Sunday, 3 May 2015

Last-Year Reads: Perfect Wives in Ideal Homes by Virginia Nicholson


When I read Virginia Nicholson's Singled Out a few years ago, the story of the 'surplus women' of the interwar period, it not shifted the way I thought about that time, but also about the associations that come with the word 'spinster'. I know a lot more about the 1950s than I did the interwar years, but I was certain that Nicholson would find enough stories to make reading Perfect Wives in Ideal Homes a worthwhile read, especially after I'd enjoyed Rachel Cooke's Her Brilliant Career so much.

Although Nicholson does feature a few 'excellent women' herself, in the main it's a reminder of what was going on with the majority of Britain's female population while a trailblazing few forged ahead, how a generation of women were raised and educated to conform to the faithful ideal of being wives, mothers and consumers. Their aspirations were supposed to be limited to providing a well-kept, peaceful home and children for their husband. There was also the promotion of an ideal 'look' of loveliness and femininity: this was the decade that saw the launch of 'Miss World' and a boom in the popularity of modelling and grooming schools, such as Lucie Clayton.

Although the amount of working women was rising - in 1951 22% of married women had jobs and it would increase by almost 10% over decade - the work they were doing was extremely limited. In 1955, one poor woman working for a gas board was tasked with adding 33 and a third per cent profit on every estimate that came in. Every day for a year.

There are plenty of stories that make you howl with frustration, such as Lorna Arnold, who had an amazing career in the Foreign Office during the Second World War but stepped down straight after, simply because it didn't occur to her to stay on in a 'man's job'. Or the unplanned pregnancies and, sometimes unplanned marriages, that resulted from a refusal to talk about sex.


Nicholson builds her themes - and gently but persuasively argues her point - through the use of many different case studies. In Singled Out she admits her reliance on diaries and biographies did skew her story slightly as the diary keepers and the published authors are more likely to come from the middle to upper classes. Because the 1950s is still relatively recent, in this book she's been able to accompany these written accounts with her own interviews. One of my favourite case studies was Rose. A teddy girl in the 1950s, Rose recently came under the spotlight because she features in an early set of photographs by Ken Russell (which I wrote about here). Rose is quoted describing how they decided to dress a certain way to capture the attention of the teddy boys:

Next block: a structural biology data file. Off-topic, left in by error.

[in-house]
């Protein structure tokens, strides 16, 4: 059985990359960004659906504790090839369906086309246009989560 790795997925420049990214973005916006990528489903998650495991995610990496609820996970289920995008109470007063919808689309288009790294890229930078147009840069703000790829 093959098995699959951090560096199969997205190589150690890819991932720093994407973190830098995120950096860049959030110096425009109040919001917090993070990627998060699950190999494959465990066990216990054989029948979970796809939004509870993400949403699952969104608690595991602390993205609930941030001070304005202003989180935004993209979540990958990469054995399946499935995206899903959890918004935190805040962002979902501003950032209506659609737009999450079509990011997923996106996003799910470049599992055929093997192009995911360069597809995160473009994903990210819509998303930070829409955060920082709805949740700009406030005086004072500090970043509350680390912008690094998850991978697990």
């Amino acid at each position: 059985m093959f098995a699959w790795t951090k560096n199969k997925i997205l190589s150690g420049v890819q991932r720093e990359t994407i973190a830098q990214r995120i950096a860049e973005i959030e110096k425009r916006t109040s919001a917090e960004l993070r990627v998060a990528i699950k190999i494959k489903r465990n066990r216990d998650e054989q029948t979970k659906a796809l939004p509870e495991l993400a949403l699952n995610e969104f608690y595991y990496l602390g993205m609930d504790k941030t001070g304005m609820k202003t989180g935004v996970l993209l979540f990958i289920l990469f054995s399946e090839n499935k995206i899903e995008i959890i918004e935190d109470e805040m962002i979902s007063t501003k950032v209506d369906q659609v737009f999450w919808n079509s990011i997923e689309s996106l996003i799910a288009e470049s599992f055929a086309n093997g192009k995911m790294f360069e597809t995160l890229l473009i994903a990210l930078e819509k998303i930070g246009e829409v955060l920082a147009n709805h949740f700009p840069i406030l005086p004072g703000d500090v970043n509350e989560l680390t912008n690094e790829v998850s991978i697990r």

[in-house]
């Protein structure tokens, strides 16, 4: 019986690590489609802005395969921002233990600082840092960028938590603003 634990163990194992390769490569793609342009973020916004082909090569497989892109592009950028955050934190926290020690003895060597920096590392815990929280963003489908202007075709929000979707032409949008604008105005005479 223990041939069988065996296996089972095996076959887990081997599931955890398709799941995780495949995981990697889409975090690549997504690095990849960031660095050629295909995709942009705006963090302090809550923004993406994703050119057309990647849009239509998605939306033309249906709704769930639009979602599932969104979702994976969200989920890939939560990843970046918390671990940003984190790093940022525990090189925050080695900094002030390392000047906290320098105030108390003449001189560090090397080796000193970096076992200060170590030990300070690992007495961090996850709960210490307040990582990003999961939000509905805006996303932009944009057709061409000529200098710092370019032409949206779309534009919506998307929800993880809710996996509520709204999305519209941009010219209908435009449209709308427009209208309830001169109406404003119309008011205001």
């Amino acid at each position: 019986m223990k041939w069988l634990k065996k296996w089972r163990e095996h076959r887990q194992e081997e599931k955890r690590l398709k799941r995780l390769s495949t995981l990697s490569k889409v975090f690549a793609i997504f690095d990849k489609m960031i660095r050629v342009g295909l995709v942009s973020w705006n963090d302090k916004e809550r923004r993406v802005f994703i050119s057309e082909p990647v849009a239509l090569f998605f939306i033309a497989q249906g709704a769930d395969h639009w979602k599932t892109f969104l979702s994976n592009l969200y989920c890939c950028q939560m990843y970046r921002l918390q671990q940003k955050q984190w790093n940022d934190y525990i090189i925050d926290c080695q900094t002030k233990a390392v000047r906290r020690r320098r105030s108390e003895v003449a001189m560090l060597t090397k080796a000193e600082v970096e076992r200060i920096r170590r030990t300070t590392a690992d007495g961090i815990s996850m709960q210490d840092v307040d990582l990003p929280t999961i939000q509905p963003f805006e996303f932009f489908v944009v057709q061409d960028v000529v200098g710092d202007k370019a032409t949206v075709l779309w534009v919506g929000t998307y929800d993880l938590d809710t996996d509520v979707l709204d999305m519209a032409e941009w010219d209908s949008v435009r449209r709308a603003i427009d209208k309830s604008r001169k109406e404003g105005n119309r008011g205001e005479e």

“We turned up wearing the turned-up drainpipe jeans. Plastic belts round them. And blouses buttoned up with a wing collar. Then we added in cameo brooches, and a scarf, tailored jackets with wide lapels and velvet collars, white ankle socks and flat black shoes with a little bow on the front. Envelope bag.”

Despite what must have been their somewhat shocking appearance, Rose insists: “We weren’t bad girls … We never broke the law. We weren’t drinkers and we didn’t go to pubs.” She did end up marrying her teddy boy, however, and remembers the 1950s as the happiest time in her life.

In the midst of the other depressing statistics, there are other glimmers of happiness in the book. Fiona Calder is a young woman who comes down from Glasgow to work in the art department of a women's magazine and lives the fun and bohemian dream.

And there are other examples of people who put their unhappiness and dissatisfaction to good use. Maureen Nicol, an intelligent woman, finding herself alone and unfilled, established the "Liberal-Minded Housebound Wives Register" (today the "National Women's Register") connecting like-minded women in similar situations.

Mary Quant's Bazaar, as captured in 1955. Via

There were also signs that suggested things were changing - albeit still slowly - be it Mary Quant's Bazaar boutique opening in 1955 or at even more of a grass roots level. Betty Stucley started a youth club for East End of London tenement dwelling teenagers. Their look was certainly not the one being promoted in the magazines: “The tough girls wore blue jeens, with the names of their favourite rave, screen fan, embroidered down the legs, dazzle socks, satin blouses, duffle coats, earrings and make-up." It was, she noted, "particularly interesting" that they "have spread their influence upwards, so that Dior and Hardy Amies gave Teddy touches to some of their women’s clothes." She concluded, "It is a good sign that that new young have the enterprise to design their own clothes, and the courage to wear them.”

Would it be this same mixture of courage and enterprise that helped London swing in the sixties? And to what extent did those changes trickle through to the rest of the country? I'd love it if that was what Virginia Nicholson decided to explore next.

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